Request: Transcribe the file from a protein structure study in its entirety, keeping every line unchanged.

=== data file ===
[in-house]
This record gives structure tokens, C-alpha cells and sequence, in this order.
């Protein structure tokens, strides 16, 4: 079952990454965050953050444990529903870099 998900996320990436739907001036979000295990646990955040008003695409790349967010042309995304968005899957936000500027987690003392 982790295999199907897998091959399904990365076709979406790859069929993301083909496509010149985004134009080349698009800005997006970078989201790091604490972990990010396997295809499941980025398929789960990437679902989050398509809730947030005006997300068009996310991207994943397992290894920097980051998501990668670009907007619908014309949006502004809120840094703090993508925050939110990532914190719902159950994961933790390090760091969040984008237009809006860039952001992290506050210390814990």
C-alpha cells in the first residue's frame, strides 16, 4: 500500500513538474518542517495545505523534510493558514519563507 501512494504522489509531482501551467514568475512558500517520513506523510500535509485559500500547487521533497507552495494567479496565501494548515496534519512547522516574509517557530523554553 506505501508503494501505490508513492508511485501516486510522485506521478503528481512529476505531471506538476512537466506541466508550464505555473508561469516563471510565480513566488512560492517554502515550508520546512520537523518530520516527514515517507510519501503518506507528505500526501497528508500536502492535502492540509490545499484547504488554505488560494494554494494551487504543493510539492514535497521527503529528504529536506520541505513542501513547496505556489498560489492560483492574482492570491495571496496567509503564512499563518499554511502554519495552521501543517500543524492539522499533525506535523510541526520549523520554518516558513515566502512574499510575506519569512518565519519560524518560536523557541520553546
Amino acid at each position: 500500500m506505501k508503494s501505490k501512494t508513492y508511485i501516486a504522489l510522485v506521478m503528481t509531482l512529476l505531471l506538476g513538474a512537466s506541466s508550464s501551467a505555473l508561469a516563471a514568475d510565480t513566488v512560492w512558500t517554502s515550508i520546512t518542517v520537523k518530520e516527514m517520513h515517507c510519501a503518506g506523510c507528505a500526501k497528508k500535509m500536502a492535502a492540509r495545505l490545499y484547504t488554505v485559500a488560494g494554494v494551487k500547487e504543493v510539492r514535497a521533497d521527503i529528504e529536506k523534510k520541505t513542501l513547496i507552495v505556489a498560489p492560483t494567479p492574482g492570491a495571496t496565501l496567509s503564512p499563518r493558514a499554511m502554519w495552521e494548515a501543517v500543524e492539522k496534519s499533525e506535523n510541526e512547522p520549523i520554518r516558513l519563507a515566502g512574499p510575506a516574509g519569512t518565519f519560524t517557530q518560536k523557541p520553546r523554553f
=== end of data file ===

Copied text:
[in-house]
This record gives structure tokens, C-alpha cells and sequence, in this order.
């Protein structure tokens, strides 16, 4: 079952990454965050953050444990529903870099 998900996320990436739907001036979000295990646990955040008003695409790349967010042309995304968005899957936000500027987690003392 982790295999199907897998091959399904990365076709979406790859069929993301083909496509010149985004134009080349698009800005997006970078989201790091604490972990990010396997295809499941980025398929789960990437679902989050398509809730947030005006997300068009996310991207994943397992290894920097980051998501990668670009907007619908014309949006502004809120840094703090993508925050939110990532914190719902159950994961933790390090760091969040984008237009809006860039952001992290506050210390814990």
C-alpha cells in the first residue's frame, strides 16, 4: 500500500513538474518542517495545505523534510493558514519563507 501512494504522489509531482501551467514568475512558500517520513506523510500535509485559500500547487521533497507552495494567479496565501494548515496534519512547522516574509517557530523554553 506505501508503494501505490508513492508511485501516486510522485506521478503528481512529476505531471506538476512537466506541466508550464505555473508561469516563471510565480513566488512560492517554502515550508520546512520537523518530520516527514515517507510519501503518506507528505500526501497528508500536502492535502492540509490545499484547504488554505488560494494554494494551487504543493510539492514535497521527503529528504529536506520541505513542501513547496505556489498560489492560483492574482492570491495571496496567509503564512499563518499554511502554519495552521501543517500543524492539522499533525506535523510541526520549523520554518516558513515566502512574499510575506519569512518565519519560524518560536523557541520553546
Amino acid at each position: 500500500m506505501k508503494s501505490k501512494t508513492y508511485i501516486a504522489l510522485v506521478m503528481t509531482l512529476l505531471l506538476g513538474a512537466s506541466s508550464s501551467a505555473l508561469a516563471a514568475d510565480t513566488v512560492w512558500t517554502s515550508i520546512t518542517v520537523k518530520e516527514m517520513h515517507c510519501a503518506g506523510c507528505a500526501k497528508k500535509m500536502a492535502a492540509r495545505l490545499y484547504t488554505v485559500a488560494g494554494v494551487k500547487e504543493v510539492r514535497a521533497d521527503i529528504e529536506k523534510k520541505t513542501l513547496i507552495v505556489a498560489p492560483t494567479p492574482g492570491a495571496t496565501l496567509s503564512p499563518r493558514a499554511m502554519w495552521e494548515a501543517v500543524e492539522k496534519s499533525e506535523n510541526e512547522p520549523i520554518r516558513l519563507a515566502g512574499p510575506a516574509g519569512t518565519f519560524t517557530q518560536k523557541p520553546r523554553f